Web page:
Saskatchewan Agriculture reports mostly favorable seeding conditions in the province that has allowed quick progress during the past week ending May 20. Spring seeding is estimated at 73% complete, up from 38% estimated in the previous week.
Given these estimates, 35% of the crop was seeded over the past week, exactly equal to the progress reported for the same week last crop year, while over the past five years, an average of 28% of the estimated cropland was seeded during this same week.
While last week's report showed progress representing 7 percentage points higher than the five-year average, this week's report shows the estimated area planted 14 points ahead of the average pace.
Of the larger crops, an estimated 63% of the canola, 80% of the spring wheat and 84% of the durum has been planted. Five of the six regions, all except for the Northeast Region of the province, have pointed to cool and dry conditions slowing crop emergence. Frost over the past week is expected to result in little damage given the slow emergence. A look back at the May 21, 2018 report, when seeding progress was at a similar pace, commentary indicated that crops were slowly emerging but mostly in good condition.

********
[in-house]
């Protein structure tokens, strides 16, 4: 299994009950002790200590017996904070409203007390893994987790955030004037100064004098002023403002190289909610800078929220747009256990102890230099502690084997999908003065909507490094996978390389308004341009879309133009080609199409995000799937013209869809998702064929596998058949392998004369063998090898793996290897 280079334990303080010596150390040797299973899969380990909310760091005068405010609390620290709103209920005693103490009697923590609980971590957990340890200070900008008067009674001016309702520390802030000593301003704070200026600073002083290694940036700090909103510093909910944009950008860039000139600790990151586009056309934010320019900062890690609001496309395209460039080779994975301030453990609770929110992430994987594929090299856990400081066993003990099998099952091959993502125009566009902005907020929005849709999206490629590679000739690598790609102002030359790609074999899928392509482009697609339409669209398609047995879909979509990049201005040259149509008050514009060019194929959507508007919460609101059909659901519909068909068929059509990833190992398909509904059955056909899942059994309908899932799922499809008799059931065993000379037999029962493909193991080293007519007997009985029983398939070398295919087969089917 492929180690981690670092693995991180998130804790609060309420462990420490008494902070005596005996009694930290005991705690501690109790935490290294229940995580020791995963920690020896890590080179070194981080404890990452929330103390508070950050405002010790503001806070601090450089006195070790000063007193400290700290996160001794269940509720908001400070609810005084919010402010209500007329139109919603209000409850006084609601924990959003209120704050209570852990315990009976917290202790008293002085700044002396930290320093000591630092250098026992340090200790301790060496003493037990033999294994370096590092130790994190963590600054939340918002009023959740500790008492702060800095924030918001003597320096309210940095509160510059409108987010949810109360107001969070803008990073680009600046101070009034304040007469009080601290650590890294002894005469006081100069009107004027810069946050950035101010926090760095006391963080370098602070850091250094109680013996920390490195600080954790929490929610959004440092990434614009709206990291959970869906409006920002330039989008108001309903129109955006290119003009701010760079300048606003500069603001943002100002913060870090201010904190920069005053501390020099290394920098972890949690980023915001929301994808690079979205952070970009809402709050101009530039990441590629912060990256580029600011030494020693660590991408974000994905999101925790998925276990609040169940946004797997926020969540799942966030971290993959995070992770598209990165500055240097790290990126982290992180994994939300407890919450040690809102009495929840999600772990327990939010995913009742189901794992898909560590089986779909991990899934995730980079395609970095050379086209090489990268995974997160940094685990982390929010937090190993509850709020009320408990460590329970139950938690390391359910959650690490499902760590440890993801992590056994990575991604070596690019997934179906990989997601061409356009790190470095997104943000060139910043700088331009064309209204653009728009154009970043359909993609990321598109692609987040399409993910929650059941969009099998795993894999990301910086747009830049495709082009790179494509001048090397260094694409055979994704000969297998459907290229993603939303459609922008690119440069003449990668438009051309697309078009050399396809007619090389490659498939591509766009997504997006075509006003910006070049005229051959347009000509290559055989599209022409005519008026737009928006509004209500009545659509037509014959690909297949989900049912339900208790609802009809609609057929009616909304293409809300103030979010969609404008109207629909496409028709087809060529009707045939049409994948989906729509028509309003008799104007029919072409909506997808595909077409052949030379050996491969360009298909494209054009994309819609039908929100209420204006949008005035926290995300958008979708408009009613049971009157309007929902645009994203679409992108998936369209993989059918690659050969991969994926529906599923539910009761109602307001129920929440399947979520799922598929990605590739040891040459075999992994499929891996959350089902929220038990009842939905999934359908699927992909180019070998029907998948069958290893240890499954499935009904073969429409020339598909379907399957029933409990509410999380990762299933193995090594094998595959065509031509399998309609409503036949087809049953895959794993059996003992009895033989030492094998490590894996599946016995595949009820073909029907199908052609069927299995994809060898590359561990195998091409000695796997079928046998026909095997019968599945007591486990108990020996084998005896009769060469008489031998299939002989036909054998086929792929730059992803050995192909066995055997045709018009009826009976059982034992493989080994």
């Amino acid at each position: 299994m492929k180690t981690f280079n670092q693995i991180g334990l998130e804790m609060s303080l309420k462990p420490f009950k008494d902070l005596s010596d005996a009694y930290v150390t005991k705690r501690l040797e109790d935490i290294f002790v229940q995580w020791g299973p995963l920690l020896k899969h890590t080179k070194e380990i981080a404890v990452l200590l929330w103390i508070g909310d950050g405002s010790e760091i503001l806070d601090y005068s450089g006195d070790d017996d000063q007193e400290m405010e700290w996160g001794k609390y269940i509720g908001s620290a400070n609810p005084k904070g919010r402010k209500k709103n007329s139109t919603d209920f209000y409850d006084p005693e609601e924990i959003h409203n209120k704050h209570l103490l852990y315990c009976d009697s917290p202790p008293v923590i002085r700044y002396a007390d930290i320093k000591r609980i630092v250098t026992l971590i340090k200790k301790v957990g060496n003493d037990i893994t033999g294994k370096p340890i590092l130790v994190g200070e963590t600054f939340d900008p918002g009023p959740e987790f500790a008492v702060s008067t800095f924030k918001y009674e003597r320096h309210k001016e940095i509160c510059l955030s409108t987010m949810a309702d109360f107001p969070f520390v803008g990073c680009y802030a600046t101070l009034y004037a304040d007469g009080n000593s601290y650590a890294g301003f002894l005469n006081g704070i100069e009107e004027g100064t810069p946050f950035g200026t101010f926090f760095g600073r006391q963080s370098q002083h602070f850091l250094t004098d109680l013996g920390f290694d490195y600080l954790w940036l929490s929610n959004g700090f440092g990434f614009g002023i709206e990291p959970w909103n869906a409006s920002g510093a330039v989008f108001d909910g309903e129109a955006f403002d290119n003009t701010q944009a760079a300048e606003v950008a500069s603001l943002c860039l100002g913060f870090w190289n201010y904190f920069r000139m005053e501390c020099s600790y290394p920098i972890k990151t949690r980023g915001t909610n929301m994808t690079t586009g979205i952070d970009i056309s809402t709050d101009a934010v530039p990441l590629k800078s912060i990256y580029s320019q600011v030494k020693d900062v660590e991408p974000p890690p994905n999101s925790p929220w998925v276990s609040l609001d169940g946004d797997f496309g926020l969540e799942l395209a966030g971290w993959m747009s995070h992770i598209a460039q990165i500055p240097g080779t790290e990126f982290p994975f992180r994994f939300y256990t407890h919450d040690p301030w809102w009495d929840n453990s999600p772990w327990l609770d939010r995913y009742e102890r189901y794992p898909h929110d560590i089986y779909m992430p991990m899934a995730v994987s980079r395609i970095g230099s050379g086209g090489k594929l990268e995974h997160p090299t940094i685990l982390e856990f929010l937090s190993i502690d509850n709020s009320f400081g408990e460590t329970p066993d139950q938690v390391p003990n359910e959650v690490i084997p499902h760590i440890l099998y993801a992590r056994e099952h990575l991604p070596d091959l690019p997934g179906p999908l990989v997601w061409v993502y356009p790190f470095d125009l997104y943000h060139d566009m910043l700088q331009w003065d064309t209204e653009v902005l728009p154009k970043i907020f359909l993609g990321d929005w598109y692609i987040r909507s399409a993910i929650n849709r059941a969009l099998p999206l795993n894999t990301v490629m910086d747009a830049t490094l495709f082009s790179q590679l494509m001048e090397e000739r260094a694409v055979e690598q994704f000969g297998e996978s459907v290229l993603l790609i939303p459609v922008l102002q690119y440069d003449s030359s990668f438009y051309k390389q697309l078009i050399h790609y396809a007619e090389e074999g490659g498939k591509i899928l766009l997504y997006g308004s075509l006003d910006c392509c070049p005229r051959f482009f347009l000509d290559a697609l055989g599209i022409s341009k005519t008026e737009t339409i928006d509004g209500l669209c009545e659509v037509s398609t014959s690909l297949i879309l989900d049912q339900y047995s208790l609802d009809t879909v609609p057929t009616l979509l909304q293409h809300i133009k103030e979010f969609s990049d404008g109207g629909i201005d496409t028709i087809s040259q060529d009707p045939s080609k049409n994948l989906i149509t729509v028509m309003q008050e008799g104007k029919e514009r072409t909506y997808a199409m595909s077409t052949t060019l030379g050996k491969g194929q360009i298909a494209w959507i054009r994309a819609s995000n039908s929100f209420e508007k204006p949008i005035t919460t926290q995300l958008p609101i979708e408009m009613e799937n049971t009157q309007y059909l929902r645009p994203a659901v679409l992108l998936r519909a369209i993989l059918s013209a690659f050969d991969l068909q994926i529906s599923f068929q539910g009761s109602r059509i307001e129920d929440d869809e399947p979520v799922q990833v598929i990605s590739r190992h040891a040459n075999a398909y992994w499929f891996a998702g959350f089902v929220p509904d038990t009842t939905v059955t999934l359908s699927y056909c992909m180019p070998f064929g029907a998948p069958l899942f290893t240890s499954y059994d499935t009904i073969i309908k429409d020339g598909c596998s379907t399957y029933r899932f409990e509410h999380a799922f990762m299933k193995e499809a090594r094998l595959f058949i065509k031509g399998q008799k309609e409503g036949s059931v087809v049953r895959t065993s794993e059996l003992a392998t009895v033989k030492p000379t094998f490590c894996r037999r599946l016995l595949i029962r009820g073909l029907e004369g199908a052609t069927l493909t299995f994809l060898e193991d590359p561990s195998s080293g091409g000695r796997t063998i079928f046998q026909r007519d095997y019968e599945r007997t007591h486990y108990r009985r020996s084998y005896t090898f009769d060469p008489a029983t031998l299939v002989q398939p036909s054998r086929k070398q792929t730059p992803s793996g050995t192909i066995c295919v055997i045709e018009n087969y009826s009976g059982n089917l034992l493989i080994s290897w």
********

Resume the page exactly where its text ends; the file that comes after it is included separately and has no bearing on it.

As shown in last week's Canada Markets Blog, the province continues to become drier, with only limited rainfall received over the past week. The cropland topsoil moisture rating continues to follow a similar path to last year, with the province's soil moisture rated at 44% adequate, 40% short and 16% very short. The short to very-short area has increased from 47% last week to 56% as of May 20, slightly higher than the 53% reported this time last year.
In 2018, this area (short to very-short topsoil moisture) fell from 53% as of May 23, to 18% as of June 11, as rains arrived to provide early relief. The dry trend returned, with this area increasing from 18% of the province as of June 11 to 69% as of Aug. 13. Unlike the 2018 Cropland Topsoil Moisture Conditions map reported by the government, this year's map seems to show the driest areas of the province less concentrated, while widely scattered over the lower three-quarter of the province.
National Weather Service precipitation maps point to the best chances for moisture over the next seven days in the southeast corner of the province, while most of the province will remain lacking. DTN's 5-Day Highs Compared to Normal shows daytime highs to range from zero to 3 degrees Celsius above normal in the western side of the province, while from zero to 3 degrees C below normal on the eastern side and along the southern border.
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